Why we love sweets
From the time we’re born, we are hard-wired to seek out sweet foods for survival – human breast milk has 17 grams of sugar per serving – and as we grow we learn to associate sugar with comfort, says paediatric dentist, Dr Erin Issac.
Eating too much sugar can make you sick, but when you eat it in moderation, sugar offers real mental and physical health benefits. Sugar is a carbohydrate and a quick source of energy for your brain and body. It can also feel soothing and lower stress levels. (There’s a reason so many ‘comfort foods’ are sweet, Dr Issac says.)
Yet we all know some people who seem to crave sweets more than others, even claiming to have a ‘sweet tooth.’
Fact: the sweet tooth is real
There is no such thing as a physical tooth in your mouth that goes rogue and causes you to inhale bags of chocolate. Still, there is evidence that some people have genetic, hormonal and mental factors that make them crave sugar more than others, says dentist, Dr Wesam Shafee. “You’re not crazy if you think you have a sweet tooth,” he says. “We have some scientific evidence that it’s true.”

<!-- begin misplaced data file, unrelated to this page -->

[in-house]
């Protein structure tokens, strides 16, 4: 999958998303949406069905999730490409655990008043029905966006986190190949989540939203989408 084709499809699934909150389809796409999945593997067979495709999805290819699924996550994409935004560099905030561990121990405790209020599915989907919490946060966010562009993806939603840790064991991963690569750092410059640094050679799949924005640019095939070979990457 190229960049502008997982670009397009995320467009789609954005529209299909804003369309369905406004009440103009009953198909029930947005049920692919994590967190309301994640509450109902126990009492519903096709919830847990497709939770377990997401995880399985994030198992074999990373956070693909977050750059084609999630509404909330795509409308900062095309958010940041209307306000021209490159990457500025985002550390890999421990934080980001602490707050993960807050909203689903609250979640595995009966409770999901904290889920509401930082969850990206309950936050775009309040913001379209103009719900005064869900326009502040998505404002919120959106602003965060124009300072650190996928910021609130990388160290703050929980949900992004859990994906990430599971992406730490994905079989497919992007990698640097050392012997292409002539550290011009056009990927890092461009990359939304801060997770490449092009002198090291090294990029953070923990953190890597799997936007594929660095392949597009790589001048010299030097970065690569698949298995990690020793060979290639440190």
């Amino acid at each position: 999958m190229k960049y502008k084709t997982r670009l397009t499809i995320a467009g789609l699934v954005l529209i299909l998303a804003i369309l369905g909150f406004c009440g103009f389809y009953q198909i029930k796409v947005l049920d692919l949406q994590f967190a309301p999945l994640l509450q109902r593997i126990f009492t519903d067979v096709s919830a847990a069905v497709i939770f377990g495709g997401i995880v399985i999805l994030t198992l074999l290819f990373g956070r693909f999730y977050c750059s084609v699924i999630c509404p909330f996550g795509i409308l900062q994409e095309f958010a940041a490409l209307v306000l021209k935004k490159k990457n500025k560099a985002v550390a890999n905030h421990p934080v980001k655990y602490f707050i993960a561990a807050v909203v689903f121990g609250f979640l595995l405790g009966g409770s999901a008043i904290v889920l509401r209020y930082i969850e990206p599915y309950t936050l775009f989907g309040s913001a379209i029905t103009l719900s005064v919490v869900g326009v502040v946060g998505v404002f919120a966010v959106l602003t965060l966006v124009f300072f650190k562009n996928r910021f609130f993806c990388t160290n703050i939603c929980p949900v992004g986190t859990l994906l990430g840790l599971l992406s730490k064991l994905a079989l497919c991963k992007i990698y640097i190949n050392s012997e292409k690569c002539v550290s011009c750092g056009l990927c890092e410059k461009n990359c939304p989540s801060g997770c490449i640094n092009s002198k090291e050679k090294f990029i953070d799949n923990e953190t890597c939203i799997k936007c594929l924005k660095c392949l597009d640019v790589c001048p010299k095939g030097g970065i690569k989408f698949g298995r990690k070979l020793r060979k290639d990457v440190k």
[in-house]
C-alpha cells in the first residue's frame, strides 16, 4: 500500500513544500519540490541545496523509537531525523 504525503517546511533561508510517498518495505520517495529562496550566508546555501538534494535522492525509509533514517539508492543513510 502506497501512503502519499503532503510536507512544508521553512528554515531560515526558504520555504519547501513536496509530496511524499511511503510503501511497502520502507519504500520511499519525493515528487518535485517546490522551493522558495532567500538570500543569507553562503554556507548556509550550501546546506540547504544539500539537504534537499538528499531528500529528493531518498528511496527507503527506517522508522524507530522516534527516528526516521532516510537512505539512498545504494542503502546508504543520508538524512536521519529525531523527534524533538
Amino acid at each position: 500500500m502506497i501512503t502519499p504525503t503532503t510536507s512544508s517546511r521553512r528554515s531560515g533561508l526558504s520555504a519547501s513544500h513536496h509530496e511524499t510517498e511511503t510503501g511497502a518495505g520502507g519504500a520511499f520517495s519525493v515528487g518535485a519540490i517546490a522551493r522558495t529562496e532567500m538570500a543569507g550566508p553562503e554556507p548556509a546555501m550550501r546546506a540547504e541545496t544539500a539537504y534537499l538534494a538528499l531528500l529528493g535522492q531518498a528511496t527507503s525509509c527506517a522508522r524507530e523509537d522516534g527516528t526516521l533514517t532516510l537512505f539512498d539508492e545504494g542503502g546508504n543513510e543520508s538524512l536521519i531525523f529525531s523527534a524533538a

Dr Issac and Dr Shafee share the scoop on your sugar cravings, busting long-held legends about what it means to have a sweet tooth.
“Your sweet tooth is all in your mind.”
Ever notice it seems like there are two classes of people when it comes to dessert – those who absolutely love it, and those who aren’t sweets eaters? According to a 2018 study published in Cell Reports, the FGF21 gene produces a hormone that can make you more sensitive to insulin fluctuations. This, in turn, makes you seek out sugar more than people without the gene. You can, however, use your mind to help you conquer those sugar cravings.